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Why is Pluto, not a planet? The Dwarf Planet of the Solar System

facts about Pluto

Pluto is a dwarf planet located in the Kuiper belt just beyond Neptune’s orbit. It is the 9th largest and 10th most massive celestial object to orbit the Sun. Pluto, which used to be the 9th planet in our solar system, was in 2006 demoted to a dwarf planet by the International Astronomical Union (IAU). This led to widespread outrage as Pluto was somehow attached to the sensibilities of a large section of people across the world. Suddenly, Pluto was not a planet anymore. While the people’s arguments were more sentimental in nature, IAU had clear reasons for this decision.

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Our Solar System

The solar system is the gravitationally bound system consisting of the sun and celestial objects rotating around the sun. Objects of various sizes orbit around the sun as a result of the gravitational pull exerted by the sun on these objects. The larger-sized objects orbiting the sun are known as the planets. Our solar system has eight planets: Mercury, Venus, Earth, Mars, Jupiter, Saturn, Uranus, and Neptune. Mercury is the smallest and Neptune is the largest in terms of size. Mercury is the nearest and Neptune is the farthest in terms of distance from the Sun.

Discovery of Pluto

Pluto was first discovered by astronomers Clyde W. Tombaugh and William H. Pickering on February 18, 1930, at the Lowell Observatory in Flagstaff, Arizona.  This discovery was a result of an ambitious project started in 1906 to find the ninth planet by Percival Lowell, a wealthy Bostonian who founded the Lowell Observatory. The first sightings of Pluto are traced back to the Yerkes Observatory in 1909. Even Lowell Observatory reported the first sighting of what would be Pluto, in 1915. Unfortunately, Percival Lowell could not live to see the discovery of Pluto and died in 1916. The search for this new planet, or Planet X, lost pace after Lowell’s death. It was only revived in 1929 when the 23-year-old Clyde Tombaugh took command of the job at Lowell Observatory. Pluto was formally discovered within a year of his arrival.

How did it get named Pluto?

The discovery was a big achievement. It grabbed headlines all over the globe. Proposed names for the new ‘planet’ were received from all over the world. Lowell Observatory had the right to name the planet. They received more than a thousand suggestions. The finally chosen name Pluto was proposed by an eleven-year-old schoolgirl, Venetia Burney, from Oxford, England. The planet was formally christened Pluto on March 24, 1930. Venetia received five pounds as a reward for suggesting the name, Pluto. The name was formally published on May 1, 1930 post formal approval by the American Astronomical Society and the Royal Astronomical Society.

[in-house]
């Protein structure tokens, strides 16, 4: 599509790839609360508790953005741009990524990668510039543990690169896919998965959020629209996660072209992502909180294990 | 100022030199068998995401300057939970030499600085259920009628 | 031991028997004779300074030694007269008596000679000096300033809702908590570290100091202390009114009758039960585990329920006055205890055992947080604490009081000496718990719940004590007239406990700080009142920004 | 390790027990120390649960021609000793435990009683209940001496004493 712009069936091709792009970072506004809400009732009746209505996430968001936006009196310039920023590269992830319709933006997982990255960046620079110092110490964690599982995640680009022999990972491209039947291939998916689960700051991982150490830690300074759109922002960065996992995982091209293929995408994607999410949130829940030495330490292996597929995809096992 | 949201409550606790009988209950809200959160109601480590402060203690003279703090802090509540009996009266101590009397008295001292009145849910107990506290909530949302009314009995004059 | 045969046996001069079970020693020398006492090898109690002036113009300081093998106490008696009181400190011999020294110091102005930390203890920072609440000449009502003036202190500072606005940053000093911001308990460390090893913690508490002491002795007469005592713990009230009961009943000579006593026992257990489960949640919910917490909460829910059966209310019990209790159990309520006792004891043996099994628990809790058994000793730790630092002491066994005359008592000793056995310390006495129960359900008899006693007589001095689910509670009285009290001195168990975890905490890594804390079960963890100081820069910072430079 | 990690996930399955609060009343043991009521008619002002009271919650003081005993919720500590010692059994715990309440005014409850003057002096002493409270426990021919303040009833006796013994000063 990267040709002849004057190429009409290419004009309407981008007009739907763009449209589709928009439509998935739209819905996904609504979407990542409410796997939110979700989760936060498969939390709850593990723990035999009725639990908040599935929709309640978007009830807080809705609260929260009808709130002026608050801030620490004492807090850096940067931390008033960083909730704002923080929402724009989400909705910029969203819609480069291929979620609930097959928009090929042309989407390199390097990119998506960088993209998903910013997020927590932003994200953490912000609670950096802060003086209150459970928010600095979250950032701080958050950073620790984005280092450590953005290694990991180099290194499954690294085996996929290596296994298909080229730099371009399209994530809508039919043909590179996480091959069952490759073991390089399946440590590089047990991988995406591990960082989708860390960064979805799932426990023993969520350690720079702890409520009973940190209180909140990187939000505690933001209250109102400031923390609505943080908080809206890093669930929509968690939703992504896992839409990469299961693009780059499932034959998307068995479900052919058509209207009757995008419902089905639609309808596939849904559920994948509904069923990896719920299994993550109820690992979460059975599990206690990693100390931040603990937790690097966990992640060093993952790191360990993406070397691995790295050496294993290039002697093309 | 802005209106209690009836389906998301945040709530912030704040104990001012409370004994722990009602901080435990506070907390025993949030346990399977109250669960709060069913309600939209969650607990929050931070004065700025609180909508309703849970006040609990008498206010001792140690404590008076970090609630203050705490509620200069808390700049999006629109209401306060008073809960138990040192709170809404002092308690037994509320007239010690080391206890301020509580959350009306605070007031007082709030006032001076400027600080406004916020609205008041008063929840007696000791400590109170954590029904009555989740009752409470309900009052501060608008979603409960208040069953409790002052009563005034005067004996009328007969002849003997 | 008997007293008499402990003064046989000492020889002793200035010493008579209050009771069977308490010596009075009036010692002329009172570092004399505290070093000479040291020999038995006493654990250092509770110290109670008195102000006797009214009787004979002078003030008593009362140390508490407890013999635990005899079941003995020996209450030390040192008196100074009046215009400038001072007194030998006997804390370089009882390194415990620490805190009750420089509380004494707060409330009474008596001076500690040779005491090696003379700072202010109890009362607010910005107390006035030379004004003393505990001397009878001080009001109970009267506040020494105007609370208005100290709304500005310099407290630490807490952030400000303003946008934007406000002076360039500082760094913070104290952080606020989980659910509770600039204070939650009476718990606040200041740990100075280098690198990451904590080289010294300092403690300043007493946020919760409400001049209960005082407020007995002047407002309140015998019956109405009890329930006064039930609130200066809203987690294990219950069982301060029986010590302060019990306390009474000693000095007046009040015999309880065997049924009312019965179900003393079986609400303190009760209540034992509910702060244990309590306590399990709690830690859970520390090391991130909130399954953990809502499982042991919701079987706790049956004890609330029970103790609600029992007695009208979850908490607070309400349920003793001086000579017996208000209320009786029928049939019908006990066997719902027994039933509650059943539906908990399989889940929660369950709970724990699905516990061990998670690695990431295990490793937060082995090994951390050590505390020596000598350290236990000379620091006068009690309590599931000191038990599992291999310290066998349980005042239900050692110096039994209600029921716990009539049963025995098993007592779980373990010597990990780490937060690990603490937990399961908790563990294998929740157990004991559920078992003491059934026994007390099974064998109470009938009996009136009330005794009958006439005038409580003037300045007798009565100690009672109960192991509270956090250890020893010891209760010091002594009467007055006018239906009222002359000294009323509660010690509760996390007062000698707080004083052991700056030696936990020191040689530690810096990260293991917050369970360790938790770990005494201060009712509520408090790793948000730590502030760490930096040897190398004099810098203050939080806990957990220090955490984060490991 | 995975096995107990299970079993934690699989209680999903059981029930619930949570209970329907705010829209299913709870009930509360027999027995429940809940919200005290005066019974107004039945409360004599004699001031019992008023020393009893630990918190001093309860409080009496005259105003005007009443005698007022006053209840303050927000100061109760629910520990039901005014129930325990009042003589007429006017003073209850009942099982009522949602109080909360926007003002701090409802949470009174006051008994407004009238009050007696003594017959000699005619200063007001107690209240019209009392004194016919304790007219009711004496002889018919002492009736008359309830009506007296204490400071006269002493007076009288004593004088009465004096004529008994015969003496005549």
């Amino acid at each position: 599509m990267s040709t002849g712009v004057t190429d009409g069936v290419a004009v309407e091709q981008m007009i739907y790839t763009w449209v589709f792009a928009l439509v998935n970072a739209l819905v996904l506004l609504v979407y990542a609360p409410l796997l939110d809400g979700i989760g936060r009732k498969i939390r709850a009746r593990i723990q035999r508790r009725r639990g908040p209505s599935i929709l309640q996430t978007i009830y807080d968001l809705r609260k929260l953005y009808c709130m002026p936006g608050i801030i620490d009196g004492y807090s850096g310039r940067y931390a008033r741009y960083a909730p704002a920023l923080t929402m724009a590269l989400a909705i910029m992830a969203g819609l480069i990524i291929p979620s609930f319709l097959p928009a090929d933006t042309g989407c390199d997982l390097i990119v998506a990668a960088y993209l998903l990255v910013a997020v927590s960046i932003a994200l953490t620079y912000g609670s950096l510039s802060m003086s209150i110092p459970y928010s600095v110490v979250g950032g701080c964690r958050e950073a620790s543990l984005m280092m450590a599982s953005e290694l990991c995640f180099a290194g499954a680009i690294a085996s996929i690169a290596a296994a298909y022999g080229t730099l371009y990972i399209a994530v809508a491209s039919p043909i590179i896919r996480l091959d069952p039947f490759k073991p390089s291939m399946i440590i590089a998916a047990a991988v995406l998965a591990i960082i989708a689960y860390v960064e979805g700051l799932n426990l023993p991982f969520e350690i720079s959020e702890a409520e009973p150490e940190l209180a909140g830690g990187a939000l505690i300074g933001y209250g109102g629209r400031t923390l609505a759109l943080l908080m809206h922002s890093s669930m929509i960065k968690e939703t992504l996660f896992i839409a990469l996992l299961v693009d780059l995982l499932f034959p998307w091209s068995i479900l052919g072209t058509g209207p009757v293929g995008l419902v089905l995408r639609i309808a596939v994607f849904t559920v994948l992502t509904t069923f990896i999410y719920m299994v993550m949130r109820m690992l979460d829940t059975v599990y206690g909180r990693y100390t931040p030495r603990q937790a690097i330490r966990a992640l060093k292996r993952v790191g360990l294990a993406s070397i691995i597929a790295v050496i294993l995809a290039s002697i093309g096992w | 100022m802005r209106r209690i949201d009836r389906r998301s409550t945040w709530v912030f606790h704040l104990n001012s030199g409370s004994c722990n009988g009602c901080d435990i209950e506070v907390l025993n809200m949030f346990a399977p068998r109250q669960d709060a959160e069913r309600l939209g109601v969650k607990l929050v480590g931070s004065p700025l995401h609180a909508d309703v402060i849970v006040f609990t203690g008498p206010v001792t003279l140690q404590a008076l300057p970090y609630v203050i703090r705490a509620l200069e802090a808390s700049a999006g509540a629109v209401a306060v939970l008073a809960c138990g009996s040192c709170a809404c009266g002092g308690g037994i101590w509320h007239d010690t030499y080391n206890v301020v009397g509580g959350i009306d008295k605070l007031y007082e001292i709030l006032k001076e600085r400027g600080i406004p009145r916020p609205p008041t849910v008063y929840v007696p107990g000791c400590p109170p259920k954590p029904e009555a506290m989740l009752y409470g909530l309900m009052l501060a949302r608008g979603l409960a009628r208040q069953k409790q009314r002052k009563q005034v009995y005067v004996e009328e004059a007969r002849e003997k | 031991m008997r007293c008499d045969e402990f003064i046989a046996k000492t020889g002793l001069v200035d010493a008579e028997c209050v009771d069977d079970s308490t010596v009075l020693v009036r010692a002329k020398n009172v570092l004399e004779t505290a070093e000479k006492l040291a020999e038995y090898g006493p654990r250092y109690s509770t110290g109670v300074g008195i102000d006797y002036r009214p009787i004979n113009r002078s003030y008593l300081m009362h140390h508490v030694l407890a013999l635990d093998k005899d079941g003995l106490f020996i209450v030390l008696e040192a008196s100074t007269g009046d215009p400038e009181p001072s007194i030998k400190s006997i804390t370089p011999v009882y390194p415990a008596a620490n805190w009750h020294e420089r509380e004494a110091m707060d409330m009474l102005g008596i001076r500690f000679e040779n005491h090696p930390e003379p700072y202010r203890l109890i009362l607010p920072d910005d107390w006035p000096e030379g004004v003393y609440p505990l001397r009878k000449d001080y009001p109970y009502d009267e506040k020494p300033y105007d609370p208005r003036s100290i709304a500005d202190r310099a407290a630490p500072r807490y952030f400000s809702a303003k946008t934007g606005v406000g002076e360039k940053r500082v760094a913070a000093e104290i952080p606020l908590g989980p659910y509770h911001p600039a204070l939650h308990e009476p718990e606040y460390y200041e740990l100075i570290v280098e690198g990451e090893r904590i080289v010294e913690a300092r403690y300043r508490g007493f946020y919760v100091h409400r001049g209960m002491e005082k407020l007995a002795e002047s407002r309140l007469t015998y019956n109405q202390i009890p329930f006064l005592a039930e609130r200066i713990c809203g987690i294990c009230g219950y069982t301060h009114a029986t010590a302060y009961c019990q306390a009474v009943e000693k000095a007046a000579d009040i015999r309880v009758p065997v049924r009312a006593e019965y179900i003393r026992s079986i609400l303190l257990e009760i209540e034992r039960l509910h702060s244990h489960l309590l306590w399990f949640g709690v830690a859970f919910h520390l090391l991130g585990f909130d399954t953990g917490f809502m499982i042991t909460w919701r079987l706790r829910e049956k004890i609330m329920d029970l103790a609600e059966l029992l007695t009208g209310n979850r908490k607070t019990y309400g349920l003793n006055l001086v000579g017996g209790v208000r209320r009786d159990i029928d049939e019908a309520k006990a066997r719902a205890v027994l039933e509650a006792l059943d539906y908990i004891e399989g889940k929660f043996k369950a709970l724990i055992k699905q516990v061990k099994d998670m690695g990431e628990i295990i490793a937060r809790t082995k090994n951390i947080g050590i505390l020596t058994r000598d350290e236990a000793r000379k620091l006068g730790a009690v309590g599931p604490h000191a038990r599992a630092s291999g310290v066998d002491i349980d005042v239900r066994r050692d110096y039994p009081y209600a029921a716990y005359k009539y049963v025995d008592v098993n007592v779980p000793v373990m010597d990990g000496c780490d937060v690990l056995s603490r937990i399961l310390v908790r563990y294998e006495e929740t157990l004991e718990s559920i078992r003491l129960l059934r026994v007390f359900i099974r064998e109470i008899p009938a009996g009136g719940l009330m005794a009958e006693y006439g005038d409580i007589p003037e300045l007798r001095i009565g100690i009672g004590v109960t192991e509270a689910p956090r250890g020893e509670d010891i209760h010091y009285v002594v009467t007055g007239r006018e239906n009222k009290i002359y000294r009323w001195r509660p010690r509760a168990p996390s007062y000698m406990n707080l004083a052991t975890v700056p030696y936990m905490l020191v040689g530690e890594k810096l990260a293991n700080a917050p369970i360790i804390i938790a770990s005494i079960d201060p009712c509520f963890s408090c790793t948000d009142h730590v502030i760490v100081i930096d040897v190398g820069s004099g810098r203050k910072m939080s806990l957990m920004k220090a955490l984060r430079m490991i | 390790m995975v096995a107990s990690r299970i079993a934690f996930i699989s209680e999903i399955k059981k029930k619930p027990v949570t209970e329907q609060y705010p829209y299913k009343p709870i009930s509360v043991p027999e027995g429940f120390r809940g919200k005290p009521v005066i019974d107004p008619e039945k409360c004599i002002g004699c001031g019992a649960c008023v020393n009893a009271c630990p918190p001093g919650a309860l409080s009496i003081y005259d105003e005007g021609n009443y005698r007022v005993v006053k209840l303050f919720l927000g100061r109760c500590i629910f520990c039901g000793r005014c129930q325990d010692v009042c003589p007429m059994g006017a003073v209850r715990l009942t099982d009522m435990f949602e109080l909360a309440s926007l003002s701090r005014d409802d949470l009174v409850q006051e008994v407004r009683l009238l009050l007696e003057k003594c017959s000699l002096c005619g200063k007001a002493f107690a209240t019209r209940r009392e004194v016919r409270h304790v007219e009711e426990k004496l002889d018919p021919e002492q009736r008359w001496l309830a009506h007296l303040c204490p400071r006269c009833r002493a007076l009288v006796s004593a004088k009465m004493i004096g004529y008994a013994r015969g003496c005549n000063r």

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Knowing Pluto better

Pluto has a radius of 1,151 kilometres, making it one-sixth Earth’s size. Pluto is 5.9 billion kilometres away from the Sun. The temperatures on Pluto range from -233 to -223 degrees Celsius.

Definition of a planet

Till about 2006, a planet was loosely defined as any large object within our solar system. However, the IAU general assembly in 2006 passed a resolution that specifically defined what a planet is. This is how the planet was defined, “planets are celestial objects large enough to be made rounded by their gravitational orbit around the Sun and to have shooed away neighbouring planetary objects and debris.” This definition can be broadly broken down into three broad criteria an object must satisfy to be classified as a plant:

  1. It must orbit around the Sun
  2. It has sufficient mass to assume a spherical shape
  3. It has cleared its neighbourhood of any objects or debris

Why did Pluto lose out?

So why did Pluto get relegated as a result of this definition? Pluto did qualify for the first two criteria but failed on criteria number three. Granted that Pluto satisfied the “large enough” section but did not satisfy the “shooed away neighbouring planetary objects and debris” part. It is not large enough to exercise enough dominance to shoo away neighbouring planetary objects and debris. It has not been able to clear up objects and debris from its neighbourhood in its billions of years of existence.

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The third clause, which cost Pluto its position as a planet, essentially talks of the gravitational domination a planet exerts in its orbital vicinity. In simpler words, is the planet the most powerful object in its vicinity and does it possess the gravitational power to drive away other nearby objects? If not, then it means that it is not dominant enough and other objects might challenge Pluto for dominance in the future. Any such objects that qualified criteria one and two, but not three, were classified as Dwarf Planets.

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